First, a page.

in addition to others. Although the flammability of this petroleum distillate is somewhat less hazardous than kerosene, its combination with the halogenated hydrocarbon results in a non-flammable composition. In addition, the combination of this material with the halogenated hydrocarbon material recited above results in a composition which is not detrimental to the eyes, and skin and is substantially non-toxic when employed in ordinary use.
It is found that this composition when employed as a cleaning solution for an electrophotographic photoreceptor does not abrade the photoreceptor or in any way eliminate or curtail panchromaticity. This composition is found to act through a true solvency effect. It is found to be very effective in removing traces of paper tars and residual toner on the photoreceptor surface and is able to restore the photoreceptor to a clean operational condition.
The halogenated hydrocarbon and petroleum may be employed in any suitable ratio. Generally a ratio of from about 99:1 halogenated hydrocarbon to petroleum distillate to 50:50 is generally employed. Optimum results are obtained when a 93:7 halogenated hydrocarbon to petroleum distillate ratio is employed.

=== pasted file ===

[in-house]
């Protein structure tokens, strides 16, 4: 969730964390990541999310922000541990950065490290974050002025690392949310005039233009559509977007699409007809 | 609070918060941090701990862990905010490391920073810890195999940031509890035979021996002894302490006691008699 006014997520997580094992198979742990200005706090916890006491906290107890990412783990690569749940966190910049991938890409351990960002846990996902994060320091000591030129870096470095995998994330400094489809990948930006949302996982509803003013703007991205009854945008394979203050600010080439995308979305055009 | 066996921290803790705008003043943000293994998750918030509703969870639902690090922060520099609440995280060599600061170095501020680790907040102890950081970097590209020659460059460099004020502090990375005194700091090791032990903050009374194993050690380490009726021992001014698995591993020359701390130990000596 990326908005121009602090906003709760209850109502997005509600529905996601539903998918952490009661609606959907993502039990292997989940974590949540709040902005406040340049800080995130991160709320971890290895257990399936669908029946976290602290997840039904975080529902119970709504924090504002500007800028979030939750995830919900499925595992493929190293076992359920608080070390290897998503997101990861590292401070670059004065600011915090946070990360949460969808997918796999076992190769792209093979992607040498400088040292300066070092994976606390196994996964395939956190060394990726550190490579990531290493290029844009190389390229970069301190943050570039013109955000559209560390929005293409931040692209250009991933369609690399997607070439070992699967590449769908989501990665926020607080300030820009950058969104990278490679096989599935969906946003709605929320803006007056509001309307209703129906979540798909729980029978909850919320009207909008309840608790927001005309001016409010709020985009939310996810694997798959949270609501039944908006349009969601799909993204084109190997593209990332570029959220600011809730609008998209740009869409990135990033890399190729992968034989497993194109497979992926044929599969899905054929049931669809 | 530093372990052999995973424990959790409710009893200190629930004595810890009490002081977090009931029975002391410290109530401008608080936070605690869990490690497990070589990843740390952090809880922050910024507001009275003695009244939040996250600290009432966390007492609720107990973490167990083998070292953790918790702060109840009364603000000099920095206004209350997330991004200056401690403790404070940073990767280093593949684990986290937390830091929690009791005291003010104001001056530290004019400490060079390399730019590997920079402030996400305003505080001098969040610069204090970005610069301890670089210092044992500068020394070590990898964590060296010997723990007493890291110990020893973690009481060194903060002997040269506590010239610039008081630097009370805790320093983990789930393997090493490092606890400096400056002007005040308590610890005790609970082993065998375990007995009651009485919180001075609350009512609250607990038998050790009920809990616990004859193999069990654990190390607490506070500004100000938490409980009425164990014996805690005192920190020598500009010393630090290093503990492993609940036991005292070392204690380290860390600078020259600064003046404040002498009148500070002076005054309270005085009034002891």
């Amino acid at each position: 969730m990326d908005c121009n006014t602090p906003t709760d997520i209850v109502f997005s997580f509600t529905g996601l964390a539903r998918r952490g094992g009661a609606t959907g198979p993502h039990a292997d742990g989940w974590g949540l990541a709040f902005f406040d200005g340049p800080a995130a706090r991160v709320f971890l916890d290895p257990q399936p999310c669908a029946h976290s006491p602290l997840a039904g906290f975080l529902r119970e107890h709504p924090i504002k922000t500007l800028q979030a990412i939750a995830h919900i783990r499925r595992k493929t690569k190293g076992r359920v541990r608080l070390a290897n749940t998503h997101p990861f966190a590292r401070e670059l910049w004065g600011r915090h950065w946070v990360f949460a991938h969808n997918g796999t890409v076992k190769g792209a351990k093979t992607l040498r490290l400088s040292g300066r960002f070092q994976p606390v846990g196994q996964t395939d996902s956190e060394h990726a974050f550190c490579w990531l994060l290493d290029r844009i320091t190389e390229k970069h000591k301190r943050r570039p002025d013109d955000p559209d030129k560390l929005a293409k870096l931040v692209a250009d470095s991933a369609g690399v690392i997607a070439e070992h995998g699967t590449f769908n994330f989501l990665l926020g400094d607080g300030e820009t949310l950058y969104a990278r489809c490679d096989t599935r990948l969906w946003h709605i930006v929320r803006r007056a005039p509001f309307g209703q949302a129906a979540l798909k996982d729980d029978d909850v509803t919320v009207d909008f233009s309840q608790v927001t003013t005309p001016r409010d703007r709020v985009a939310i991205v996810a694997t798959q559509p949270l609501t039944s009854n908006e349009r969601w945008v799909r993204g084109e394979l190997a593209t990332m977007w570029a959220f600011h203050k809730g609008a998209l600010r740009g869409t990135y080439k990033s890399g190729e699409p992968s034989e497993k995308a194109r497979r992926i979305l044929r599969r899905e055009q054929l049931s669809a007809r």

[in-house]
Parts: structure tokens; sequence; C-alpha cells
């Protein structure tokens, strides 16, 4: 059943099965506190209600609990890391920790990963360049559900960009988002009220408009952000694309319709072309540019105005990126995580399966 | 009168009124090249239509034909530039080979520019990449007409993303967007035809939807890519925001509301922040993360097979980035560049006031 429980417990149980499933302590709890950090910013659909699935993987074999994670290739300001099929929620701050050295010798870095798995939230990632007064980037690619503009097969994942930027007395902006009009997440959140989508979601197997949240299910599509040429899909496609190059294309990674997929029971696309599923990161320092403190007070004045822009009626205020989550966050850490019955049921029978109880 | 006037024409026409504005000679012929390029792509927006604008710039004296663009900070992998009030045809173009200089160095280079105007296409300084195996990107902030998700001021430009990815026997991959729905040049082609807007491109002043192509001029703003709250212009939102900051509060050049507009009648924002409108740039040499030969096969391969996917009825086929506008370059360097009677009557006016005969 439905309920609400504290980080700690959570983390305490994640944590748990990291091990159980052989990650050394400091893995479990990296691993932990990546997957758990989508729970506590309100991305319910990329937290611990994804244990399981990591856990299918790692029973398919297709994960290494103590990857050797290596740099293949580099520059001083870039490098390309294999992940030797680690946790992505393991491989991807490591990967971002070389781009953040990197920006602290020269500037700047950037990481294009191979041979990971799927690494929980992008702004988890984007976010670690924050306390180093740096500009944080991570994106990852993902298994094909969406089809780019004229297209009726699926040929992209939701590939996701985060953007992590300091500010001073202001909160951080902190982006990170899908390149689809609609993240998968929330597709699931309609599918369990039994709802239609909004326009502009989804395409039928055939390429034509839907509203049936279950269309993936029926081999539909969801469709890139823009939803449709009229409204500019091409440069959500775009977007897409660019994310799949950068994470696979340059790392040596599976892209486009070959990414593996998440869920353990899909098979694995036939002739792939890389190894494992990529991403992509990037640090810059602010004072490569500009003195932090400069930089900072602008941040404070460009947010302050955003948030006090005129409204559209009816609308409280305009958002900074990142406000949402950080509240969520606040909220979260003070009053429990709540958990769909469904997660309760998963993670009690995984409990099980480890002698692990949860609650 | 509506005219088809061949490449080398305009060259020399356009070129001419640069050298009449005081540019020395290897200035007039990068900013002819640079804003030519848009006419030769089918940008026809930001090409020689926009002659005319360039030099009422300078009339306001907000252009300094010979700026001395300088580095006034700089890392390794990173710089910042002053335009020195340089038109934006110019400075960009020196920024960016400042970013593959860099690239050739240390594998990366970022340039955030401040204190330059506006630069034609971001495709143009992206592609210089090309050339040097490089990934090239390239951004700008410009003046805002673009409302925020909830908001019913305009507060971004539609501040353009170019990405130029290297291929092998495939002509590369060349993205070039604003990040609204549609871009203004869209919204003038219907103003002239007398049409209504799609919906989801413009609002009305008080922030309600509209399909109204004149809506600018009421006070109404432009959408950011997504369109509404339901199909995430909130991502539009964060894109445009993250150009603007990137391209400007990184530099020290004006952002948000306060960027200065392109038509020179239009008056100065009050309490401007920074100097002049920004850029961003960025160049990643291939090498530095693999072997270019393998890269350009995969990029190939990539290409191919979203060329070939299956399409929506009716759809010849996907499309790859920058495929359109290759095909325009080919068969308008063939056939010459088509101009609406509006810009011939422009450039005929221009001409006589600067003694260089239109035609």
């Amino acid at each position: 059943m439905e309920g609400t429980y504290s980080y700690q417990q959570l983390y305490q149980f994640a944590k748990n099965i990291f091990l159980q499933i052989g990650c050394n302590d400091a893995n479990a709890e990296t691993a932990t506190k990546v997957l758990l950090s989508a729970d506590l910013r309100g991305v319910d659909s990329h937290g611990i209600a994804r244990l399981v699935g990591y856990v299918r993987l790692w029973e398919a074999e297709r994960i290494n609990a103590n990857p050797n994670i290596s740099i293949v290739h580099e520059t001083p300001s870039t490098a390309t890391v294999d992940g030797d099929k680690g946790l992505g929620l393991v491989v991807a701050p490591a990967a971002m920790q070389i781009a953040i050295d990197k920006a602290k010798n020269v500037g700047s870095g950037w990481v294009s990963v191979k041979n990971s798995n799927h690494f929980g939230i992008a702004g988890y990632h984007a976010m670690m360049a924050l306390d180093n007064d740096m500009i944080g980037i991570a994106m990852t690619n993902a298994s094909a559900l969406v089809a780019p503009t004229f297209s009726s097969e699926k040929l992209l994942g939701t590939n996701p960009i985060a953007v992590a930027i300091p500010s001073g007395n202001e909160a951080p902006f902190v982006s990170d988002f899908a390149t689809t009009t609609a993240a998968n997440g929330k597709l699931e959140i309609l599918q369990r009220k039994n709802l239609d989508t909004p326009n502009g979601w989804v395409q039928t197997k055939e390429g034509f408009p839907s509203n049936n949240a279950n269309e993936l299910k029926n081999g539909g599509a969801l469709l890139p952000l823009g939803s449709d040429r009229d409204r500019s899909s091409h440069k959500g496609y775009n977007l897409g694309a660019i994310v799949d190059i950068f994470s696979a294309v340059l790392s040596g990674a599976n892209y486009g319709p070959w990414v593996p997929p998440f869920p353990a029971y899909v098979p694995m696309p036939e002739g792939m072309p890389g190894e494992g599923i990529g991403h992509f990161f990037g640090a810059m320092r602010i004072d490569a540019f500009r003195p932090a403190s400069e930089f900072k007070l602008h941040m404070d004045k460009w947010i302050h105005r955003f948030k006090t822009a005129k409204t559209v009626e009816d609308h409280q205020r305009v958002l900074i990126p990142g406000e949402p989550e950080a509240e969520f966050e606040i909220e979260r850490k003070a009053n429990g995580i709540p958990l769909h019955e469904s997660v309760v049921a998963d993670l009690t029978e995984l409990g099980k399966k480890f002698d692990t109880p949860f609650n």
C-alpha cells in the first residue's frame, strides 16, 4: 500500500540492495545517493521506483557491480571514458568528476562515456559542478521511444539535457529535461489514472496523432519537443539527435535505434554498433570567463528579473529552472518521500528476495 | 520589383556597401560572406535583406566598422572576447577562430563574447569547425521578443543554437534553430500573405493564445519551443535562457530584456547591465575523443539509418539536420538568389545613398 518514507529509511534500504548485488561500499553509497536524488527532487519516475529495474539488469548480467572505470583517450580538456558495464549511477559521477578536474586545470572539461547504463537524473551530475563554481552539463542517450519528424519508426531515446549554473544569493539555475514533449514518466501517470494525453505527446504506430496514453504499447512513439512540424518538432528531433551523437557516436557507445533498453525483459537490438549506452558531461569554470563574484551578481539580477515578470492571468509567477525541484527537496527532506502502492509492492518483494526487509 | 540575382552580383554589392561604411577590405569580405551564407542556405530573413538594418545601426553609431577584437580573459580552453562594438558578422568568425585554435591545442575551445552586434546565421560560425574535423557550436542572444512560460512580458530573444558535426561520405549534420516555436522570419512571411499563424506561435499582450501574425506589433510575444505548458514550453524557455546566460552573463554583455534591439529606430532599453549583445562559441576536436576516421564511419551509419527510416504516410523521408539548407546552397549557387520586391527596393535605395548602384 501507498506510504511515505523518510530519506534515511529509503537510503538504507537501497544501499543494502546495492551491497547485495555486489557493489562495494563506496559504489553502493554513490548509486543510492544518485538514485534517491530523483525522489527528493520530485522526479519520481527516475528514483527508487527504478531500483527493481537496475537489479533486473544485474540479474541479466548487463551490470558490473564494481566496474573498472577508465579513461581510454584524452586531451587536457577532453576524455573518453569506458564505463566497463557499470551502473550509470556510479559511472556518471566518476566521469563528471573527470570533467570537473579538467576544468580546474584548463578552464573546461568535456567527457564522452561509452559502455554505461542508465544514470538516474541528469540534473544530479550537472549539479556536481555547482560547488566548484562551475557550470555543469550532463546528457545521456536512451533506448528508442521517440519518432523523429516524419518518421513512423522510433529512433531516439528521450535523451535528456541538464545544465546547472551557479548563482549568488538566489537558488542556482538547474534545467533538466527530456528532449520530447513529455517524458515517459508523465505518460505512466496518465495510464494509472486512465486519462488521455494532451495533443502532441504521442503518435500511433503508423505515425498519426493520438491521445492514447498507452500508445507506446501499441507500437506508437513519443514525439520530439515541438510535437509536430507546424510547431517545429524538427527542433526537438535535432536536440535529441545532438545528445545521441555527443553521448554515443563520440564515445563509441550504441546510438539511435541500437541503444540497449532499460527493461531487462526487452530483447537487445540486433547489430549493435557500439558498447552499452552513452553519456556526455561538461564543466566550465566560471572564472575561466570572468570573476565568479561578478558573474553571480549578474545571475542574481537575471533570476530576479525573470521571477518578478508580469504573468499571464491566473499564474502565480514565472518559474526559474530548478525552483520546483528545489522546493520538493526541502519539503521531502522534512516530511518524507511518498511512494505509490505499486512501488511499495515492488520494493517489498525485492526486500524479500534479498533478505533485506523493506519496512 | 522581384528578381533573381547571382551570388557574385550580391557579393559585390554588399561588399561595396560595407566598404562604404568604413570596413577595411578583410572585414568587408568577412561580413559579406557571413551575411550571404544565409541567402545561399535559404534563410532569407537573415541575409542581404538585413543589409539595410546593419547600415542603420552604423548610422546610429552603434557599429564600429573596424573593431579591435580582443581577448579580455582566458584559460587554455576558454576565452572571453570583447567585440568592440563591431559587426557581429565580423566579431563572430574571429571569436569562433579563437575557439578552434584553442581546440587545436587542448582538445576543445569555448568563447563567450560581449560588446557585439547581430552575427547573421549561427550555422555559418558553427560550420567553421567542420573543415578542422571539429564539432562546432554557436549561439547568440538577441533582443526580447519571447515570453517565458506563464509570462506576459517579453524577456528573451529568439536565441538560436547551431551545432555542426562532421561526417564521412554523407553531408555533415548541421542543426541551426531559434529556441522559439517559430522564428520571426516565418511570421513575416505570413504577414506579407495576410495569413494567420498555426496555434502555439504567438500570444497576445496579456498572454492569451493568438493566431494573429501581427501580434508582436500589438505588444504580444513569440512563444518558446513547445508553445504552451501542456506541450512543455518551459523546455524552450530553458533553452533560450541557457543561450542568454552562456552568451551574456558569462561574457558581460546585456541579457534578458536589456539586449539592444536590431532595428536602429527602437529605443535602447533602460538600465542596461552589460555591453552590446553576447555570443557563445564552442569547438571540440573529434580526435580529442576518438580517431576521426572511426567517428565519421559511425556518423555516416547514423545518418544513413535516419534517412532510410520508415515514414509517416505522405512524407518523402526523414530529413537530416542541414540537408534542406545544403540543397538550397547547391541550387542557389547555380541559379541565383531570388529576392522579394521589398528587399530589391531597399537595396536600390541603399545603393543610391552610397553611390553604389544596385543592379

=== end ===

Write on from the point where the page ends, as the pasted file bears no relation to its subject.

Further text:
The above composition is applied to saturation on a fist sized wad of cleaning absorbent. The photoreceptor is contacted on its surface with the solvent soaked cleaning absorbent while it is slowly rotated. Negligible pressure is applied to the photoreceptor surface. This application is made as uniformly as possible as the photoreceptor surface is revolved until the photoreceptor surface is cleaned which may require several passes of the absorbent material. The photoreceptor surface is then allowed to dry and then it is returned to its operational mode. Before use, the photoreceptor surface is normally dried with a dry clean absorbent material. When dry, the photoreceptor is remounted in the cavity in its operational mode and 10 to 20 full color copies for example are produced to assure that densities are returned to normal and that the image area of the photoreceptor has not in any way been damaged.